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Resigning in the Arab and Western worlds

Last updated: Tuesday, February 19, 2013 11:48 AM
Resigning in the Arab and Western worlds

Dr. Khalid Al-Seghayer

When disharmony emerges among members of an administration, it often becomes clear that someone must step down. Similarly, when individuals even in the highest positions find that the atmosphere is no longer conducive to fully performing their assigned role, resignation becomes an option. However, the decision to resign is viewed differently in the Arab and the Western worlds.

In Western culture, resignation could suggest several notions including accepting full responsibility for what seems to be wrongdoing, tacit admission of negligence in the performance of tasks or the inability to achieve the organization’s desired goal, or recognition of assigning the wrong person to the job. The public in Western culture actually admires and respects such a resignation decision because, apparently, the public interest comes first at the expense of one’s personal interest. Resignation could further denote a way to amend a wrong operational approach; hold the person in charge accountable; firmly indicate that no place for equivocating exists; allow leading positions to be rotated; exercise self-supervision; and openly and directly express dissatisfaction with the current situation.

Resignation can also be seen as the desire to give others an opportunity to lead, especially when leaders feel that they are no longer capable of performing the job to their maximum ability. Both Western and Eastern countries provide examples that demonstrate this. In the East, the Japanese minister of transport resigned because of a train crash, although he did not directly manage the railway. The German defense minister also resigned following a raid in Kunduz, Afghanistan, and the Indian home minister resigned after the Mumbai attacks.

In the United States, George Tenet, head of the Central Intelligence Agency (CIA), and his deputy, James Pavitt, resigned because of false information regarding Iraq’s alleged possession of weapons of mass destruction.

In Arab culture, on the other hand, the concept of resigning is different. It carries neither the acceptance of full responsibility nor any of the above assumptions. As such, resignation is actually considered an act of betrayal of the person who recommended the resignee for the position. This is because the person who is resigning is unaware of the damage that his resignation will cause and does not understand that in this part of the world, officials simply do not resign. Rather, others must fire them or at least give them permission to resign. Therefore, individuals who resign their position are considered to be unwise, to lack control of their impulses, and to have weak personalities. They are expected, as a result, to lose numerous personal gains when they step down.

Further negative consequences can result from resigning. Those who resign are no longer considered to have the traits of courage, an independent personality, and a strong character because it is assumed that they have resigned under pressure. In order to play the role of a hero, resignees claim to desire to adhere firmly to professional ethical principles and to avoid damaging the general public interest. In addition, they claim that restrained policies and procedures interfered with their work, and thus reduced their productivity.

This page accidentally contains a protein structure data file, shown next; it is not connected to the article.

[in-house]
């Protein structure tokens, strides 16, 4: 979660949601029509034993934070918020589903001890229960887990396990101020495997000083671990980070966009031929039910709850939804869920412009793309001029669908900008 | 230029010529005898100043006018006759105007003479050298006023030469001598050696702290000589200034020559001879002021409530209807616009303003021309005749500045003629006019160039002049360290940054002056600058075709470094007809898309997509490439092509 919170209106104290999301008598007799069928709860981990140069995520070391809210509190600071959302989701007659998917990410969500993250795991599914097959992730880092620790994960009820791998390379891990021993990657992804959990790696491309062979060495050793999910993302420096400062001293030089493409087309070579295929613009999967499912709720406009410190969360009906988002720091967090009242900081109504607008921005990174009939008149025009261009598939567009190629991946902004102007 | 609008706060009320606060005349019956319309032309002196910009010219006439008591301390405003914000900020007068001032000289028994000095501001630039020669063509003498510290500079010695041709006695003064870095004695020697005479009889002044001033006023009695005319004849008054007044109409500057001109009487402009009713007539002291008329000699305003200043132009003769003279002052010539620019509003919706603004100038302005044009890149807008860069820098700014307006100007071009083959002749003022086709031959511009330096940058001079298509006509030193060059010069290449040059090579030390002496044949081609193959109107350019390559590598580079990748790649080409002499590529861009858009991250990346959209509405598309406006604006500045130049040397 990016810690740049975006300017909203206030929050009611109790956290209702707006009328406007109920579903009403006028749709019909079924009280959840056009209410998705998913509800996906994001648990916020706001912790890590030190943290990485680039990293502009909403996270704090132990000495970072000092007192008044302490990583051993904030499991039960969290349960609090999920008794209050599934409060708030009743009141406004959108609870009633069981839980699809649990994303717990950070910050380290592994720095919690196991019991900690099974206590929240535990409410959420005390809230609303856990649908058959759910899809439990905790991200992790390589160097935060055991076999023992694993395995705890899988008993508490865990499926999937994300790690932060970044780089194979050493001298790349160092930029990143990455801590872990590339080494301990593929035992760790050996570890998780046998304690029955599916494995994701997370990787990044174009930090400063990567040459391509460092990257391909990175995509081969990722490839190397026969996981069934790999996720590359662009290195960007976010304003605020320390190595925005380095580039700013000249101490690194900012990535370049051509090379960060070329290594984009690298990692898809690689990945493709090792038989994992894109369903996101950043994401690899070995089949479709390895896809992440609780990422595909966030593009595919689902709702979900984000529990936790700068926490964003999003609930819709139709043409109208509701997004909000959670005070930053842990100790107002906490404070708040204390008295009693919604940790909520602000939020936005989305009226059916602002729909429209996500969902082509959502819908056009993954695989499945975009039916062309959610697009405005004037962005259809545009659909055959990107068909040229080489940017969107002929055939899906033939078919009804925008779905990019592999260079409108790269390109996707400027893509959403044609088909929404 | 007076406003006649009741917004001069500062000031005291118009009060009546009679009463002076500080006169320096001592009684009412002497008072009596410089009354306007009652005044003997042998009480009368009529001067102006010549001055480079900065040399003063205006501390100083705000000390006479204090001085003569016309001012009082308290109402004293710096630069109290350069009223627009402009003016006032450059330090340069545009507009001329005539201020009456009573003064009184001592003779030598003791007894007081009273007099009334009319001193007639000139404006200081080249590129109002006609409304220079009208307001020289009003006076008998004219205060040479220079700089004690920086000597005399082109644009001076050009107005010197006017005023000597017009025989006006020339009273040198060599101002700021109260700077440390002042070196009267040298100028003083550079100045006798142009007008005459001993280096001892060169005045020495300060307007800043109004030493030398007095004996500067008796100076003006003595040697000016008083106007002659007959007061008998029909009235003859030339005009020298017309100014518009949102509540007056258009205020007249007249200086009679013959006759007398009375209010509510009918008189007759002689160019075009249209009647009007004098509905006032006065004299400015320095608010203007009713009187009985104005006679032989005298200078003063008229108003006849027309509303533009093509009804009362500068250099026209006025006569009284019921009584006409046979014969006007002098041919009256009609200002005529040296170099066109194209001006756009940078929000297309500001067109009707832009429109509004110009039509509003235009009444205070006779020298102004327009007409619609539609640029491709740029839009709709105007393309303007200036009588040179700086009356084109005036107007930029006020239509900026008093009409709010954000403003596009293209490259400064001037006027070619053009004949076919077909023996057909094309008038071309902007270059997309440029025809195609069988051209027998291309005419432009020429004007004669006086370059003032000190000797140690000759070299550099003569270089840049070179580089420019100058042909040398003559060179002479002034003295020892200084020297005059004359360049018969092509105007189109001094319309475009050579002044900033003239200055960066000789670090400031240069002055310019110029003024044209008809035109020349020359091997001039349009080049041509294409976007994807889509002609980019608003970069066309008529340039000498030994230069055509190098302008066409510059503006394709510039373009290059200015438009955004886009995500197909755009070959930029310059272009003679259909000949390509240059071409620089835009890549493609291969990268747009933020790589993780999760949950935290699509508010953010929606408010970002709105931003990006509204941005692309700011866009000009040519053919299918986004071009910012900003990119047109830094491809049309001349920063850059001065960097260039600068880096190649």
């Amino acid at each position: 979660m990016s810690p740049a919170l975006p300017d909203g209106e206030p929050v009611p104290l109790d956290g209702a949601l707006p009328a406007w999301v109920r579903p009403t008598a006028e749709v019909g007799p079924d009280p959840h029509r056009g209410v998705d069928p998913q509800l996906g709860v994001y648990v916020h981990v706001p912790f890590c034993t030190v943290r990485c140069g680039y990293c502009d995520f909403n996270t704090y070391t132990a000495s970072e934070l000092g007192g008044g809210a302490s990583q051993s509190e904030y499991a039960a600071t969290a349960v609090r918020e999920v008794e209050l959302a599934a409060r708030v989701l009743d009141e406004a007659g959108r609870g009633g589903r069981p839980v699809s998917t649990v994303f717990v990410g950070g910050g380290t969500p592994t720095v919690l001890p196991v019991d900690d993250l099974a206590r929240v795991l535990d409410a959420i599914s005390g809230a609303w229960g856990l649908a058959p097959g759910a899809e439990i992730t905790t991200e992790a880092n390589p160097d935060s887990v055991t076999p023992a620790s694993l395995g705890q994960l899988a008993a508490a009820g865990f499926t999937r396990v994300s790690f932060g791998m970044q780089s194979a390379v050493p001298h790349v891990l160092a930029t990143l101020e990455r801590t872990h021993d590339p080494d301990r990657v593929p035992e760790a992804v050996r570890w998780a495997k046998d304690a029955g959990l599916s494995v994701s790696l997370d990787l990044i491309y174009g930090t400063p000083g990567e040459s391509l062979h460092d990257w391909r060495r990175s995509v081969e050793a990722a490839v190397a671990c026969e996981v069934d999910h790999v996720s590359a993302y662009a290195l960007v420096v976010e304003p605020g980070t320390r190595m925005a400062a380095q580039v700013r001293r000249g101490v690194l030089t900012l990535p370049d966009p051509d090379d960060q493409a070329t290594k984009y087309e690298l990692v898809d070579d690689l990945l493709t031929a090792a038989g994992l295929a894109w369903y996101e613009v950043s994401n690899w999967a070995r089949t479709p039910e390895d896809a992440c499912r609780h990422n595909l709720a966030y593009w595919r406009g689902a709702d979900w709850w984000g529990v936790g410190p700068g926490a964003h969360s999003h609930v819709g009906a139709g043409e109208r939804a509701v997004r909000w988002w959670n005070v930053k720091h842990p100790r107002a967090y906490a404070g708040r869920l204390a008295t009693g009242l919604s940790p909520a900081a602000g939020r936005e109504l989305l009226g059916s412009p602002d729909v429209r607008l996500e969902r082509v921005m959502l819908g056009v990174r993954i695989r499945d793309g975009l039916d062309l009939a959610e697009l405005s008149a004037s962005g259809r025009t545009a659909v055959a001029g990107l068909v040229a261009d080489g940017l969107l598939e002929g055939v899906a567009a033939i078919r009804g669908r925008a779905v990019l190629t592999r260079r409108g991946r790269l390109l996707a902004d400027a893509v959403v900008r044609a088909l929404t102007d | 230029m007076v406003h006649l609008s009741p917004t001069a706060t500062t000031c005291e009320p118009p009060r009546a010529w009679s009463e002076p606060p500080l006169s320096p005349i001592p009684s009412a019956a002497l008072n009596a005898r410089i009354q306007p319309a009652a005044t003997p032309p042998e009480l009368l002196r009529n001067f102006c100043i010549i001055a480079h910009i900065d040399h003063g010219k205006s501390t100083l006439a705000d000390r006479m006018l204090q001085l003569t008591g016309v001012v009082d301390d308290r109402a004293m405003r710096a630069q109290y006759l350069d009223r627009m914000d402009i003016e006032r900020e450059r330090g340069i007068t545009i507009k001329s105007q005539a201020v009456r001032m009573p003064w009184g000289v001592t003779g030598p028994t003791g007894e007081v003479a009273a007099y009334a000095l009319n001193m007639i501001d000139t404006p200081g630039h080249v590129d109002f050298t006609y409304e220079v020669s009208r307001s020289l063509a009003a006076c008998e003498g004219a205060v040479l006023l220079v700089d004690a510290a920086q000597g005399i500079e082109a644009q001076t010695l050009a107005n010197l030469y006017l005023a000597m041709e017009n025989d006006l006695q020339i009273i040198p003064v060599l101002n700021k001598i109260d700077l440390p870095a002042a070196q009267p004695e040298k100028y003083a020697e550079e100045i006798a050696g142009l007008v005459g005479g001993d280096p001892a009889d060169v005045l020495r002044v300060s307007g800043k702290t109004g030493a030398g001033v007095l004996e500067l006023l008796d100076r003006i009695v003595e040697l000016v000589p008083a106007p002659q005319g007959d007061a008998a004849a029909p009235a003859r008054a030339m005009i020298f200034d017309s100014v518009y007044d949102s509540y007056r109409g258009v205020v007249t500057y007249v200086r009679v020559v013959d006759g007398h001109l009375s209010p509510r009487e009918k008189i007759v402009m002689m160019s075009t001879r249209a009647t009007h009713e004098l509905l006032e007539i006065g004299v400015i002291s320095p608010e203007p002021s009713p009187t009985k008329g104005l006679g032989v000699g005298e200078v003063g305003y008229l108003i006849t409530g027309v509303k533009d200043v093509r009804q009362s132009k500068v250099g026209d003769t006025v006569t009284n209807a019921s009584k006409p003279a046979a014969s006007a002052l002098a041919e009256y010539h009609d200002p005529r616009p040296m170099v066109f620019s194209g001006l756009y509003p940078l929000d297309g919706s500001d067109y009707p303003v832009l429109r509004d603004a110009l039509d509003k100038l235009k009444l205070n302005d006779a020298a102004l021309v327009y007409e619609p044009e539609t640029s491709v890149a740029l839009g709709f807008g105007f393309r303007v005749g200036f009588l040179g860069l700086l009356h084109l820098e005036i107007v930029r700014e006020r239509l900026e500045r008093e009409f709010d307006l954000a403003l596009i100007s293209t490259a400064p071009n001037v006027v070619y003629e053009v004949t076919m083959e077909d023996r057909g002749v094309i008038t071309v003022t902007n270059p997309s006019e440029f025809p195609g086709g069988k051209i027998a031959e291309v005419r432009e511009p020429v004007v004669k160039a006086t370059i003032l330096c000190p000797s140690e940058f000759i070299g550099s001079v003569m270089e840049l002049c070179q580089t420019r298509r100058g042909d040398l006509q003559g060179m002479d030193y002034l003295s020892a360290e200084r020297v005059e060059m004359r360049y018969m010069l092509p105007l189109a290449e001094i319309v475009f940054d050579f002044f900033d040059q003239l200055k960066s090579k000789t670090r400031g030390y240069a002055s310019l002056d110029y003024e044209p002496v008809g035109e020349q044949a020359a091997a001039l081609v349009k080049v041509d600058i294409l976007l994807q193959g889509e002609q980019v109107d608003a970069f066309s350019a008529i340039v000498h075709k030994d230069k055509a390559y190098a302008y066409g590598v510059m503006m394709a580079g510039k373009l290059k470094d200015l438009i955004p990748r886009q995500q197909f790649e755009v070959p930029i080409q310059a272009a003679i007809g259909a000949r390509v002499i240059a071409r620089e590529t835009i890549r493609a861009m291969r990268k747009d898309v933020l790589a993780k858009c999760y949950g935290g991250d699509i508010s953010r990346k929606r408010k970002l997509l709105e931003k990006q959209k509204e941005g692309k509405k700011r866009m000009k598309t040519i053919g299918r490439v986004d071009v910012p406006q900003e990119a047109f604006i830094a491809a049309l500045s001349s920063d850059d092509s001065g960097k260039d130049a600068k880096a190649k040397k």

However, because these claims are viewed as flimsy and untrue, the decision to resign and to essentially “flee from responsibility” must be condemned in the strongest way, according to their opponents. Some people may go so far as to discredit resignees and try to tarnish their image in the public eye by suggesting that the resignation stemmed not from a problem in the administrative system, but rather in the individuals themselves.

This wide divergence in the concept of resignation between the Arab and Western worlds is evident in the advancement of the Western system of administration and in the failure of the Arab administration system, which suffers from a visible depth of paralysis. This demonstrates that we need to reconsider our way of looking at the concept of resignation so that we do not personalize the decision and do not rely on outdated thinking that is not in compliance with the requirements or standards of professionalism.

In the same vein, we need to consider resignation to be an option based on certain administrative and practical circumstances. Additionally, the new thinking or approach to resignation requires one to be transparent about the reasons behind the resignation, with officials aiming to avoid falling into the trap of being accused of treason. Overall, we need to remember that holding an administrative position requires the performance of certain responsibilities, and once individuals find that they cannot perform these responsibilities, we should let them go without trying to damage their public image. The entire matter should be handled in a civilized manner.


The writer is a Saudi academic who can be reached at

Disclaimer: Writers’ and readers’ opinions do not necessarily reflect Saudi Gazette’s views unless otherwise stated.
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